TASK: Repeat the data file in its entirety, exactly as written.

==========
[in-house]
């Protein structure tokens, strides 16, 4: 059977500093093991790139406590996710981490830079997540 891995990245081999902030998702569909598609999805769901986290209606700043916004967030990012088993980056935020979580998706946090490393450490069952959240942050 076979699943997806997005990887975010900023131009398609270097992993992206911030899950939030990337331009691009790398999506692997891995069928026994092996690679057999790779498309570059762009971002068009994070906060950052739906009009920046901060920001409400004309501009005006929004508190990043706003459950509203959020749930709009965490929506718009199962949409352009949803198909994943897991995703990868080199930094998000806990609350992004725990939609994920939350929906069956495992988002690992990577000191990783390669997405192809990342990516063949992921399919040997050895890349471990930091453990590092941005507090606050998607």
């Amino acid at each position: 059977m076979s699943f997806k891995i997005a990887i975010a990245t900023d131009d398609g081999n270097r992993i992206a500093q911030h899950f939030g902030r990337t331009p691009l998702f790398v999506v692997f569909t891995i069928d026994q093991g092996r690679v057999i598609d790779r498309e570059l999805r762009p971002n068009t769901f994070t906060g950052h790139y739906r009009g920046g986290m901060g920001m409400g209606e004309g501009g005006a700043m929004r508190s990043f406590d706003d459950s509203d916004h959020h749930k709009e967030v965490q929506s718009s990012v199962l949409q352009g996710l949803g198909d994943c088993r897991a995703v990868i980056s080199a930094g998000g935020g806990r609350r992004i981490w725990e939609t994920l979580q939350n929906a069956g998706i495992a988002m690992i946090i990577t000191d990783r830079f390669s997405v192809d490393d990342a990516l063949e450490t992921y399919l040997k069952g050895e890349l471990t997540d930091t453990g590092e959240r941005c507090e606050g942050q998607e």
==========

[in-house]
């Protein structure tokens, strides 16, 4: 059977500093093991790139406590996710981490830079997540 891995990245081999902030998702569909598609999805769901986290209606700043916004967030990012088993980056935020979580998706946090490393450490069952959240942050 076979699943997806997005990887975010900023131009398609270097992993992206911030899950939030990337331009691009790398999506692997891995069928026994092996690679057999790779498309570059762009971002068009994070906060950052739906009009920046901060920001409400004309501009005006929004508190990043706003459950509203959020749930709009965490929506718009199962949409352009949803198909994943897991995703990868080199930094998000806990609350992004725990939609994920939350929906069956495992988002690992990577000191990783390669997405192809990342990516063949992921399919040997050895890349471990930091453990590092941005507090606050998607």
């Amino acid at each position: 059977m076979s699943f997806k891995i997005a990887i975010a990245t900023d131009d398609g081999n270097r992993i992206a500093q911030h899950f939030g902030r990337t331009p691009l998702f790398v999506v692997f569909t891995i069928d026994q093991g092996r690679v057999i598609d790779r498309e570059l999805r762009p971002n068009t769901f994070t906060g950052h790139y739906r009009g920046g986290m901060g920001m409400g209606e004309g501009g005006a700043m929004r508190s990043f406590d706003d459950s509203d916004h959020h749930k709009e967030v965490q929506s718009s990012v199962l949409q352009g996710l949803g198909d994943c088993r897991a995703v990868i980056s080199a930094g998000g935020g806990r609350r992004i981490w725990e939609t994920l979580q939350n929906a069956g998706i495992a988002m690992i946090i990577t000191d990783r830079f390669s997405v192809d490393d990342a990516l063949e450490t992921y399919l040997k069952g050895e890349l471990t997540d930091t453990g590092e959240r941005c507090e606050g942050q998607e």